future of art music — the roles of our institutions in developing public understanding and support
We need a redefinition of both “art music” and the role of the public arts, in order to redefine our institutions’ role in these areas. As long as we are associated with hierarchized models of musical value—models which seek (speciously) to identify inhering greater or lesser value in one music idiom versus another—we are tied to out-of-date and potentially biased perspectives. It is my opinion that a major factor in the erosion of public understanding and support for “art music” is precisely this hierarchizing tendency: the tendency to say “this music is good for you and you should listen to it and fund it, whether it speaks to you or not; and that music is not good for you, it doesn’t merit study or funding, and so we in education don’t have to deal with it.” In the face of such a condescending and dictatorial perspective on any music that doesn’t “measure up,” is it any wonder that more diverse audiences have lost interest in “art music”? In fact, perhaps we also need to retire that term entirely. Duke Ellington said “there are only two kinds of music: good and bad.”clientele and community:
We should seek an inclusive, culturally-informed, and functional definition and valuation of musical idioms. If a musical idiom speaks to a group within the population of American culture, if it provides meaning and enhances quality of life for that group, then we in education should both recognize and advocate for this value. Any other criteria for value are dated, biased, and exclusive—and they work against our continuing relevance.”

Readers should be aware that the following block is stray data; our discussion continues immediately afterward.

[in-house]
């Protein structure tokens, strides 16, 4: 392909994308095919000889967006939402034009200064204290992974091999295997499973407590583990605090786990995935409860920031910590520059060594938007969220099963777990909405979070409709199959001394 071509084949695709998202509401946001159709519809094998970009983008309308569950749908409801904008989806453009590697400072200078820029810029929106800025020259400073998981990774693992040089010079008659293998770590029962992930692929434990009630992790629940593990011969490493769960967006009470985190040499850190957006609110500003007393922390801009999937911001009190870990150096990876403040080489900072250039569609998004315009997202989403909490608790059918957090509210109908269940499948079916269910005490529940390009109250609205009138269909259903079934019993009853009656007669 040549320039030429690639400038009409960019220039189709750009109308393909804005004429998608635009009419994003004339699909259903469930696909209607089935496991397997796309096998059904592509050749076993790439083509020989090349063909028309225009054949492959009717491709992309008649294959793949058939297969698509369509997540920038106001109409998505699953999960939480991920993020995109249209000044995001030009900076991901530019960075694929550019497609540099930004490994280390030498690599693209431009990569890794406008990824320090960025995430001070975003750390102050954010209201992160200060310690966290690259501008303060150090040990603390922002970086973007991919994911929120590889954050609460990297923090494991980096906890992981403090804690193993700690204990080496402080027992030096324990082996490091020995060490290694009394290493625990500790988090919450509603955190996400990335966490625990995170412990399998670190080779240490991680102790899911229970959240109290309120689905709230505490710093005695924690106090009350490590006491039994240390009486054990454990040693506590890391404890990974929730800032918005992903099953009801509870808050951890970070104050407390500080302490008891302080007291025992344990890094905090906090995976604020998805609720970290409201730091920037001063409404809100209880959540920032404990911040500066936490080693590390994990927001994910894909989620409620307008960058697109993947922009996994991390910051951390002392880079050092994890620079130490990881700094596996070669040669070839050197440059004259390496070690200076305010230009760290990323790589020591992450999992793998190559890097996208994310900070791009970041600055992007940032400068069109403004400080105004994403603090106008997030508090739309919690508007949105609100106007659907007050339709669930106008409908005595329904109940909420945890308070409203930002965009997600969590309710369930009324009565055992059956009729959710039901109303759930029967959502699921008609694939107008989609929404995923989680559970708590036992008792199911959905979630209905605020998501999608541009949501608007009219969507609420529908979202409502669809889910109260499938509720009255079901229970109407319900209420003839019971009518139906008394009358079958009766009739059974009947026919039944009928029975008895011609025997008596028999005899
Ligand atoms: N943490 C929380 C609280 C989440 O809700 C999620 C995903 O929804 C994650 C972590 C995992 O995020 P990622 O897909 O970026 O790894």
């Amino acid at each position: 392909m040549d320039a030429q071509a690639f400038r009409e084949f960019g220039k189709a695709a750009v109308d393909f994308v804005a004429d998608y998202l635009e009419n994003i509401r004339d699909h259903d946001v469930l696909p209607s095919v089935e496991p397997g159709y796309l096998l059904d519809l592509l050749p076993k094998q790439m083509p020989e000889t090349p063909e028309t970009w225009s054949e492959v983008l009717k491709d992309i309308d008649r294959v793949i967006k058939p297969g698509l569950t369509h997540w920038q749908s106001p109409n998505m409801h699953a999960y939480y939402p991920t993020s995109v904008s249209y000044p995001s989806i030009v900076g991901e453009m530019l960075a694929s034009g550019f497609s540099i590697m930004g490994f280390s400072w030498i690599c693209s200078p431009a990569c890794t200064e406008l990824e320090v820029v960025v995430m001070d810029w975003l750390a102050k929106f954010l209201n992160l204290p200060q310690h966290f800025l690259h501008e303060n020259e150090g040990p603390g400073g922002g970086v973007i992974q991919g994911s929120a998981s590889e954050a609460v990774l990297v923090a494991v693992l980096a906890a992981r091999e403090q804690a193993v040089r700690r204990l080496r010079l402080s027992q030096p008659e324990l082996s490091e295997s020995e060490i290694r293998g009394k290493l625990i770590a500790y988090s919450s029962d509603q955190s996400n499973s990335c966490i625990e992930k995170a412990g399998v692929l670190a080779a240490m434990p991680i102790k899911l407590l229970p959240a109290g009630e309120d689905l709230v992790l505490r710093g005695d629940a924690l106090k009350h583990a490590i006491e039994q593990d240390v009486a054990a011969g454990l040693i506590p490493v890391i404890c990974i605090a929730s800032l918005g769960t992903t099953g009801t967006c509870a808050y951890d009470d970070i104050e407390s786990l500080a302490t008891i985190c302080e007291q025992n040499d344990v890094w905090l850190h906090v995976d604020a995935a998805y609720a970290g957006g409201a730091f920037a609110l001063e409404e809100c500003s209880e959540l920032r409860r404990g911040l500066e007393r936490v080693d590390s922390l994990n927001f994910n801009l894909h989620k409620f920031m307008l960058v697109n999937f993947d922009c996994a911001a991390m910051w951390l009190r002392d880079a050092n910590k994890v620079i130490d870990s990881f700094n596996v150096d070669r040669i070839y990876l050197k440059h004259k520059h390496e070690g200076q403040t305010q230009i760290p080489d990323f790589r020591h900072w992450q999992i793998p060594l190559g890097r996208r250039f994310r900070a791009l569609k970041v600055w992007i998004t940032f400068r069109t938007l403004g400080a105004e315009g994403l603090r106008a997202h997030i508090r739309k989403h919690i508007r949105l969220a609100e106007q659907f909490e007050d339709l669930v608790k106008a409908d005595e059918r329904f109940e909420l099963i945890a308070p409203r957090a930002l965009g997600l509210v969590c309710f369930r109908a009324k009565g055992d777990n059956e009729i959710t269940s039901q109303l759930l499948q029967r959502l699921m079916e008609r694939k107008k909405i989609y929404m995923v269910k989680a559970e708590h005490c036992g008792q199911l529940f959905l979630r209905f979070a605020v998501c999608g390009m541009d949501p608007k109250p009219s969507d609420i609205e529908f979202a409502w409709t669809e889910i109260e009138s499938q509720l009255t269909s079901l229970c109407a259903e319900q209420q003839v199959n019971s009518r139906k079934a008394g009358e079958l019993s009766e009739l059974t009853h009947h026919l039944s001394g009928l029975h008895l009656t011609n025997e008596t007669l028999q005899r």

We should reach out to local and student constituent communities, celebrate their musics and musical values, and make space in concert programs, general education, and public advocacy for those diverse musics.faculty and students:
We should facilitate, encourage, and fund programs which permit music faculty and music students to perform service as resources to the community: playing, teaching, and talking about the ways that music creates social, community, and human value. We cannot be isolated in our classrooms, teaching studios, or recital halls. We must reach out: to public schools, social-service organizations, city and county governments, employing every persuasive demonstration of the value of music (by both performing and talking about music). We should volunteer our expertise.
Suggestion: Every music program should have a “music volunteerism” office or officer, who can field requests from community educators, organizations, or groups and channel music faculty or students into such service throughout the community.What should we be doing to advance music and music study beyond our regular responsibilities?
Rationale: The most persuasive argument in support of music’s irreplaceable contribution to public and individual quality of life is to make that contribution: to demonstrate an inclusive, non-hierarchical, culturally-diverse, and passionate commitment to music as a tool for creating community. Every music program should seek public performance, education, and advocacy opportunities—and such service should count significantly as part of tenure dossier considerations.
[We should] continue to argue passionately for the value of fine arts education as part of both the complete university experience, and as part of public community life. In Texas, this is easier: band, choir, and orchestra are accepted to be essential parts of primary and secondary education. Seek language and metaphors that connect these elements as essential continuations in the tertiary arena; e.g., “we educators and you parents and your children have all worked so hard, have given so much time, effort and money for so many years, to make music a part of your child’s life; why would or should we abandon the wonderful contribution that music continues to make in the very important years of college?